David: Hello everyone! Today’s Double Feature Preacher review is on Simon’s Quest, which features the story of a young gay man who recently was turned into a werewolf as he goes about the business of figuring out how to date now that he is a monster. The film features actors Johnny Pozzi, and Timothy J. Cox, as well as several others. Check it out on IMDB here.
I wasn’t sure what direction the film was going to go in when it started. It starts in a fairly horrific manner, with Simon taking a bunch of pills in order to put himself (and his inner monster) to sleep during the full moon. It also is presented at the beginning of the short like you aren’t sure if the monsters are real or if they are just figments of everyone’s imagination. Really, the fact that this is a short and there weren’t any transformations makes it feel as if this could be totally in everyone’s heads - but I choose to think that monsters are real. What did you think Shannon?
Shannon: I completely understand the thoughts on that, I had the same ones. For majority of the short film I assumed that this werewolf thing was something psychological in Simon’s brain, but as the film progressed I believed more and more for the monsters to be true. With the help of the TV ad, I also choose to believe that the monsters are real in this short film and are walking among humans. Plus that’s more exciting right?
As far as the characters, I liked how the film presented itself like a documentary. How did you feel about this filming when it comes to the content of the plot?
David: I liked the fact that it presented itself in this manner. It made everything a bit more relatable, though I would have preferred if the documentarians weren’t presented as his friends. It takes away from the documentary aspect, and instead almost makes it feel like found footage.
I will note that there are so moments that do not work. There is a moment where they seem to be playing catch in the park, which I guess is supposed to be played for laughs. Not only did this joke not land for me, technically, it’s not done very well. It’s a challenging aspect to filmmaking to shoot outside, particularly in an open area, and even more so if it’s windy. But to so obviously dub over this scene with audio recorded later pulls back the realism of the story that is gained by the documentary format.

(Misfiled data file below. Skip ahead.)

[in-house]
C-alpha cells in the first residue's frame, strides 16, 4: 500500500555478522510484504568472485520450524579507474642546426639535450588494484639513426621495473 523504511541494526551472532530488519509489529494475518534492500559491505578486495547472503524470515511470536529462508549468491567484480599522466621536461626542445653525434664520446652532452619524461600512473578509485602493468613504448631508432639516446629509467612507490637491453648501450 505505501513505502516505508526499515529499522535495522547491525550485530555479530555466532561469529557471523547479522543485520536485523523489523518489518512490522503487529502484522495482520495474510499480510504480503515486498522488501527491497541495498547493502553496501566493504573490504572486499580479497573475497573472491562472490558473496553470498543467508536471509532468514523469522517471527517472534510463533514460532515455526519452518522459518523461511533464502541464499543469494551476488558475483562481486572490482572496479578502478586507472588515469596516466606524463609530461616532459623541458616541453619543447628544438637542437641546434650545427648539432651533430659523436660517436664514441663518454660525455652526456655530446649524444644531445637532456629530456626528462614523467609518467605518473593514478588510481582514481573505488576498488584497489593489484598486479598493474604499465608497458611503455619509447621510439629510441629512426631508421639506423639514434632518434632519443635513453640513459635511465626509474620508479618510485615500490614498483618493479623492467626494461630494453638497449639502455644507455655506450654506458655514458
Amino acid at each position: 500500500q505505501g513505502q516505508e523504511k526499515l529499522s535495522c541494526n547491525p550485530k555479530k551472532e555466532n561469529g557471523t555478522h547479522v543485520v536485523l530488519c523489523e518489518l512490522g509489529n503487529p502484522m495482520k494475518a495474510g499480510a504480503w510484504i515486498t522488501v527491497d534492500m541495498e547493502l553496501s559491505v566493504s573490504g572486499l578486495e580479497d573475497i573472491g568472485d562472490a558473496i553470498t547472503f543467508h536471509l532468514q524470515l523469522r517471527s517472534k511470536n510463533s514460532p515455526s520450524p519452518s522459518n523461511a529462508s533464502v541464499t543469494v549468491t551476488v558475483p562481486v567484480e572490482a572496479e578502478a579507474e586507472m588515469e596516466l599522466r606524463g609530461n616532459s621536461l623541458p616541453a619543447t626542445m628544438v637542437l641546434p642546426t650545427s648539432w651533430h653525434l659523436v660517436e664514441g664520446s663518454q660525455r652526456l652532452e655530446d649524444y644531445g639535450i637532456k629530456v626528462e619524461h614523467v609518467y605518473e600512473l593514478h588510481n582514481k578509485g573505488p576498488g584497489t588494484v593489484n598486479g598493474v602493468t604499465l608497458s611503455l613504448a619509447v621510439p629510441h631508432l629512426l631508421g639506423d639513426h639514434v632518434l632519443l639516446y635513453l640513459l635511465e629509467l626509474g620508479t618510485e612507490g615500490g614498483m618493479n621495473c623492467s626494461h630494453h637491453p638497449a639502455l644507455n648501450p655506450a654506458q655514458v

However, one of the things that works really well is the “Afflicted Support Group”. I really liked the idea that monsters would need to come together and talk about what it is like to be a monster. It’s got to be a heavy thing to… WAKE UP IN THE MIDDLE OF THE NIGHT AND EAT BABIES??? Hands down the most disturbing and funny part of the film. Did you like the support group Shannon?
Shannon: Yeah, I remember feeling like the relationship that the documentarians had with Simon was a bit strange and didn’t help make it feel more like a documentary, but more like found footage. To me it felt strange because I don’t think they were his friends, but wanted to be his friends. Or perhaps even prove that the whole werewolf thing was bogus. I also thought that scene in the park was not done so well. I can’t say I noticed the sounds (or at least don’t remember noticing), but the whole scene was just done strangely and the dialogue wasn’t great. I also agree that it fell completely short of being funny, but I can see how they tried to add that in there.
I did like the “Afflicted Support Group” aspect of the film. I think those scenes are what really helped me determine that the monster thing was real and not psychological. I thought that was smart to throw a support group in there to help the plot as Simon accepted the fact that he was now a werewolf. The thing I was not too fond of was the inclusion of the guy that turned him, did you think that helped the film or think it wasn’t necessary like I do?
David: I think it would have been better to end on a different note. By making the ending of the film about that guy, it shifts the focus away from the growing that Simon has done to this point. That being said, it probably helps to tie into the fact that Simon is gay, and continue the entire metaphor that they began with the “change” happening during a “one night stand”. It’s pretty clear what they were implying though, so forcing this in there is a bit unnecessary. I would have preferred for Simon to meet a new gay werewolf at his party for the ending, but hey, that’s just me.
Overall, I think that the film was fairly well done, with some small criticisms and technical snafus (Is that still a word?). I’ll probably end up giving it a “C+”. What’s your rating Shannon?
Shannon: I agree with you David, the film is done fairly well, but there are a lot of quirks that I had some small criticisms on. I’ll give it an “Okay” rating.
David and Shannon write about movies.